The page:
[ "Cartesian" means of Descartes ]
are similar except they shifted the interface
to the cerebral cortex.
. this theory created a duality
between humans and the rest of nature:
the rest of nature (including our body)
are purely mechanical.
. it created a split between science and religion:
religion gets the spiritual;
science gets the entire material universe.
. in the 19th century, people were saying
2 basic principles were too many:
we don't believe in matter and spirit,
there's only one thing.
. the philosophy of Idealism said
there's only spirit:
everything is consciousness;
matter is sort of dumbed-down mind.
[ If we must always view reality in terms of
the same substance that dreams are made of;
and, dreams can make imaginary situations
appear to be real,
then could our reality be the
imaginary universe of a shared dream?
. Subjective Idealism is the theory that
our collective experience
is the only substance that actually exists,
and that perception of a universe
is merely the result of a system of rules
that act directly on the experience.]
. the materialists said there's no spirit;
there's only matter (no angels or god):
human minds are nothing but
the activity of the brain.
. most scientists today claim to believe
god is nothing but an idea in human minds;
belief in god is assumed to be
naive and childish.
. the biggest problem with this materialist world view
which is the subject of his book
The Science Delusion: Freeing the Spirit of Enquiry
is that their 10 dogmas of science
don't stand up to the scientific process.
. the dogma he'd like to address briefly now
is the idea that matter is unconscious.
. this was an assumption of Descartes
because he split matter off from spirit;
then the materialists got rid of spirit,
leaving matter unconscious;
but how come we are conscious
if the whole universe is unconscious?
. in the philosophy of mind
explaining human consciousness
is called the hard problem,
because there is no known explanation for it.
. one branch says consciousness exists;
but, it's a shadow of the brain:
it doesn't do anything,
so you don't actually have free will.
[ he assumes free will comes from consciousness;
whereas materialists see free will
as the brain's doing:
consciousness simply reflects brain state;
but they don't have a theory of telepathy:
they deny that the supernatural or
collective unconscious or morphic field
has any input into the state of the brain
or the state of consciousness.]
. another branch says consciousness is just
another way of talking about brain activity;
and, after we learn the details of neurophysiology
then we'll be able to get rid of what they call
"folk psychology" -- talking in terms of
subjectivity and consciousness.
. the 3rd school, Eliminative materialism,
says that consciousness is an illusion;
the problem is that if it is an illusion,
an illusion can only exist in consciousness,
making Eliminative materialism
a sort of self-contradictory position.
. and this is the center of the problem
in consciousness studies today;
it's going nowhere;
until 20 years ago scientists ignored consciousness.
. when he was studying science at Cambridge
it turned up for about 10 minutes in a physiology lecture:
"the brain appears to be conscious;
philosophers argued about this for centuries;
they've never gotten anywhere;
so, we'll get on with explaining
how the brain works."
. and of course we've understood a lot about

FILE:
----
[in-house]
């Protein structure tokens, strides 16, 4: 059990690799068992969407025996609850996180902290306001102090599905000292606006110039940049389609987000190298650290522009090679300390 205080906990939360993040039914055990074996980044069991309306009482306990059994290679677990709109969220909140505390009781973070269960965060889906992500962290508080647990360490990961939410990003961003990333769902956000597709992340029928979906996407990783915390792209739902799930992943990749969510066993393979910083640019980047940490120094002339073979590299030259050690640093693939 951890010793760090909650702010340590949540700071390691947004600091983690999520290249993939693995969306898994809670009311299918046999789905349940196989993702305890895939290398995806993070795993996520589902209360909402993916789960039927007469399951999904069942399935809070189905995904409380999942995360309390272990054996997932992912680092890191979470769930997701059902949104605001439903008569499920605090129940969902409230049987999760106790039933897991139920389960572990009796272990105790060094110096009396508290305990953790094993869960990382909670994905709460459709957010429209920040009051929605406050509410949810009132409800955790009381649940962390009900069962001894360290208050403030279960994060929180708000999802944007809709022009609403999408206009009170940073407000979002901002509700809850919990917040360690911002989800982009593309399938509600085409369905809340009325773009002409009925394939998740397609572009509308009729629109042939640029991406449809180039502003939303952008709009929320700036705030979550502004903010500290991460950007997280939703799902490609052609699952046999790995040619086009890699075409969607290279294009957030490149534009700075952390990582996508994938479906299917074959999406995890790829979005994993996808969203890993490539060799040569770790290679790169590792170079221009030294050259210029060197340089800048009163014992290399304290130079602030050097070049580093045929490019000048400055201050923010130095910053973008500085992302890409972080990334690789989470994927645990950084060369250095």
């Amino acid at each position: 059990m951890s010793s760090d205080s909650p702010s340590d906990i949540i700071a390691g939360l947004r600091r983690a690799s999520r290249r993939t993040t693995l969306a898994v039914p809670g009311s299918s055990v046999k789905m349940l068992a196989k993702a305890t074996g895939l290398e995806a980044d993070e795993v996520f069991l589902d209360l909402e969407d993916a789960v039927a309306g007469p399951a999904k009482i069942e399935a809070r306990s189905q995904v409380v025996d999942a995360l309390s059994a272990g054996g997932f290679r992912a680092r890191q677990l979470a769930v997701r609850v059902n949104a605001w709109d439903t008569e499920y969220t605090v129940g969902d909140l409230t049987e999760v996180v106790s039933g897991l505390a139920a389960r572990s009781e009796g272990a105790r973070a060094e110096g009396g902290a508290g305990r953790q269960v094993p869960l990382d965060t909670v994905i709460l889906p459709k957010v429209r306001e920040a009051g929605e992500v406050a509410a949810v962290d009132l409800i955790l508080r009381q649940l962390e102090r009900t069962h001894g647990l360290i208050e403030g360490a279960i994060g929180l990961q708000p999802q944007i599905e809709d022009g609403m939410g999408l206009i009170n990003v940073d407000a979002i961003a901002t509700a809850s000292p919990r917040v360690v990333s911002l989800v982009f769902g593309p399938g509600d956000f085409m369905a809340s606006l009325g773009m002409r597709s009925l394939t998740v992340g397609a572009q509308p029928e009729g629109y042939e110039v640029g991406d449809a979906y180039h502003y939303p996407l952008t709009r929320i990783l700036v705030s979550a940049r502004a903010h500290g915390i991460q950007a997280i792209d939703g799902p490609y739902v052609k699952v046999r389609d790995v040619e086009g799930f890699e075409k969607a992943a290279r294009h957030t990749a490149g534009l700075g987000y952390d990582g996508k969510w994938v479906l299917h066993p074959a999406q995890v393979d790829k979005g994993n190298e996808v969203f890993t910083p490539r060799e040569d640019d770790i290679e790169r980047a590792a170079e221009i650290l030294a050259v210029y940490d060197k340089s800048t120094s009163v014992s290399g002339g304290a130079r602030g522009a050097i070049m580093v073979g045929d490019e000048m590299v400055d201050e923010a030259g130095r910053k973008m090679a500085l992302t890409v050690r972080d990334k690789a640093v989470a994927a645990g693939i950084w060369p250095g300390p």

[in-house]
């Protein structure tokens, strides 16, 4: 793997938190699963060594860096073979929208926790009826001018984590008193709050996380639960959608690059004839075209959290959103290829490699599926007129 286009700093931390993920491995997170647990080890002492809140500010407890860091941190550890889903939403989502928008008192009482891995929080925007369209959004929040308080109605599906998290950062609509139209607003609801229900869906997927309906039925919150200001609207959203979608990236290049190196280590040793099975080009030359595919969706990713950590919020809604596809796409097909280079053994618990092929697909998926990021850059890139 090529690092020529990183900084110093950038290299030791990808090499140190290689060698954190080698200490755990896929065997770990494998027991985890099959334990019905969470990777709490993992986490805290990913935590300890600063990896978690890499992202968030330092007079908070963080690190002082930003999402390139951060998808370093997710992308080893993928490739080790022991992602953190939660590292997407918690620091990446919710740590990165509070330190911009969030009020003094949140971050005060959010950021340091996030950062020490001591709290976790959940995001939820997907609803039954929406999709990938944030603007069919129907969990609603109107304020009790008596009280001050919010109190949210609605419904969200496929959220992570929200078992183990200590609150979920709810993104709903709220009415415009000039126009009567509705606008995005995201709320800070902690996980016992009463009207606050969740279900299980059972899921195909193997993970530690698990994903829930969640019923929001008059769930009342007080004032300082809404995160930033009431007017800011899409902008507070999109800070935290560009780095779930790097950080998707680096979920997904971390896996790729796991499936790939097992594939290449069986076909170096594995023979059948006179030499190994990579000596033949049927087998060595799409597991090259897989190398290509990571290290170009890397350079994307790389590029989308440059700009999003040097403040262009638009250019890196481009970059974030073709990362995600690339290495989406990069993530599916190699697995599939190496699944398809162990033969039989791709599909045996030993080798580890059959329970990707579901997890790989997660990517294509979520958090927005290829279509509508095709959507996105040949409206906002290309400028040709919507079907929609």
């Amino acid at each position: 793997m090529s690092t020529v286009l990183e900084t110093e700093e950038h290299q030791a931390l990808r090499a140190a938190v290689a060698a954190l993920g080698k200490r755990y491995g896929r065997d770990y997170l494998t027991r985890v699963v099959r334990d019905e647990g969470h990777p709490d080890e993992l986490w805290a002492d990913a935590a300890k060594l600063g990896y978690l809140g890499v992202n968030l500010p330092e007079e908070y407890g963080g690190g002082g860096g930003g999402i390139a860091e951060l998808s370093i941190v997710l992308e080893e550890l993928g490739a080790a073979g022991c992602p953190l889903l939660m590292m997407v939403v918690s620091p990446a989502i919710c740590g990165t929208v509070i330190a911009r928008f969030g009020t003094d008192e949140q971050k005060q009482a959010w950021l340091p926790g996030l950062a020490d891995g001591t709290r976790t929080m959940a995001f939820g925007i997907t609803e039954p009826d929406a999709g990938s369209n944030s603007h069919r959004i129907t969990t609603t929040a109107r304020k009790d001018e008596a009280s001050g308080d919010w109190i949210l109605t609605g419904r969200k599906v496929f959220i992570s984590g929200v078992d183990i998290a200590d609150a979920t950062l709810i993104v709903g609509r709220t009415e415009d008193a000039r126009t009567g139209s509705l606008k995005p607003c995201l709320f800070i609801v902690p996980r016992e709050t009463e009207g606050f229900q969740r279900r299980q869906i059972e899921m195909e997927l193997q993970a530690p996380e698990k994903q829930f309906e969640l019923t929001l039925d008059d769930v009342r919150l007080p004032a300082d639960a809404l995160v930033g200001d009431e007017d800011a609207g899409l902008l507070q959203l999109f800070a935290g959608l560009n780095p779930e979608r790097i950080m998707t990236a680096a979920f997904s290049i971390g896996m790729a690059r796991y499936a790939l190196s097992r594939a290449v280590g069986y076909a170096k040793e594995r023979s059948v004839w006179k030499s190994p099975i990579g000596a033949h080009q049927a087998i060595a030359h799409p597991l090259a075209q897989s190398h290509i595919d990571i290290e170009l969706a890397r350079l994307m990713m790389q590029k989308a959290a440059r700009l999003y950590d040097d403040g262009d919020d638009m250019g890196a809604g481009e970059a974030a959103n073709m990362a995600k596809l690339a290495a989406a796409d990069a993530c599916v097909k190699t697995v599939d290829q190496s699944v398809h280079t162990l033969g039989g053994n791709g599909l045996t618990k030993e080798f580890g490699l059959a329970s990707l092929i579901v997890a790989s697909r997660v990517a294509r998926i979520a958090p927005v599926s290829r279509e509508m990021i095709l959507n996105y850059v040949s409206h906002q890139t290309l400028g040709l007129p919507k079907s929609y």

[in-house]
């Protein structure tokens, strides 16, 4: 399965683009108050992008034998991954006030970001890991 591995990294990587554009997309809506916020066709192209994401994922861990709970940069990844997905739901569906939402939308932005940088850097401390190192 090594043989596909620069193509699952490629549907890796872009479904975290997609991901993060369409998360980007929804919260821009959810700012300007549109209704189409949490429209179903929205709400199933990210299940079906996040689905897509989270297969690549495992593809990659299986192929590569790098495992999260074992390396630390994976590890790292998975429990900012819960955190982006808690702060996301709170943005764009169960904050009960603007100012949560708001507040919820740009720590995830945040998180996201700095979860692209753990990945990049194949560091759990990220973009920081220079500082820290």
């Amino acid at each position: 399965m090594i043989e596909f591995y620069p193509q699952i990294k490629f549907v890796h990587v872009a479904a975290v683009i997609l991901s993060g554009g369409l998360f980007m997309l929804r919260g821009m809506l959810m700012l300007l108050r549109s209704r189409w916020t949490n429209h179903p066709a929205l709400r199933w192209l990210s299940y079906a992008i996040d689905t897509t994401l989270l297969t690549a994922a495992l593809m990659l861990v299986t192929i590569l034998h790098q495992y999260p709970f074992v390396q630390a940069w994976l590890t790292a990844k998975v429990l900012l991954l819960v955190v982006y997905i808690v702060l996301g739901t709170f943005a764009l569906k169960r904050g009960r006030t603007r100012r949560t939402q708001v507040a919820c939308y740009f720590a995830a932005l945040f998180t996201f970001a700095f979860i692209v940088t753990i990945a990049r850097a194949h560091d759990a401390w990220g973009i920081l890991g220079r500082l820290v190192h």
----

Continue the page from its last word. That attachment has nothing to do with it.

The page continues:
how brains work,
but it hasn't explained consciousness.
. an interesting phenomenon is occurring right now;
a few years ago one of the
top materialist philosophers of mind,
jumped ship and stopped being a materialist:
he adopted Panpsychism (psyche everywhere),
believing there's some kind of mind or soul
throughout all nature:
even the electron has a kind of mind.
. consciousness can emerge in human brains
because there are more primitive forms of consciousness
in the matter that humans are composed of.
. interestingly the top philosopher of mind,
came out last year  with a book adopting Panpsychism:
Mind and Cosmos:
Why the Materialist Neo-Darwinian Conception of Nature
Is Almost Certainly False.
. Nagel argues that it's incoherent to suggest
that the mind can just emerge from unconscious matter;
you have to have a Panpsychist view:
you have to already have some kind of mind in nature.
. he also thinks there has to be
a kind of purpose in nature already;
which is one of the biggest heresies in materialism
because evolution is supposed to be quite purposeless.
. and recently Christof Koch
who was a principal colleague of Sir Francis Crick
in working on consciousness,
came out 6 months ago [from 2013]
in favor of Panpsychism;
that was a real surprise because
he was one of the most hard-line materialists.
. Panpsychism isn't a new philosophy;
it's the philosophy of nature often called
animism: the idea that there's a kind of
mind, spirit, or soul in all of nature;
it's found in all traditional cultures,
in all shamanic cultures;
it's what the middle ages in Europe had:
Christian animism was the basis of
Aristotle and Saint Thomas Aquinas's
interpretation of Aristotle;
it's what the scientific revolution rejected;
but, it's coming back again,
in a very sophisticated new form.
. the most interesting panpsychist philosopher
in the 20th century
was Alfred North Whitehead;
he was the first philosopher to realize
the implications of quantum theory
which says that photons, electrons, and quantum particles
are waves, not particles;
and that's the reason for the uncertainty principle:
you can't pin down a wave to an exact place and time;
you can't have a wave unless it has
a range of time to wave in:
if you reduce it to an instant, it's not a wave.
so what Whitehead realized
right at the very beginning of the quantum revolution
was that time is built into matter.
. old-style materialism is based on the view
that matter is just a persisting substance;
quantum theory reveals that matter is a process.
. and if it's just a process,
then each electron, each process in time,
has a past pole and a future pole
and it's spread out between past and future.
. what Whitehead argued facinatingly,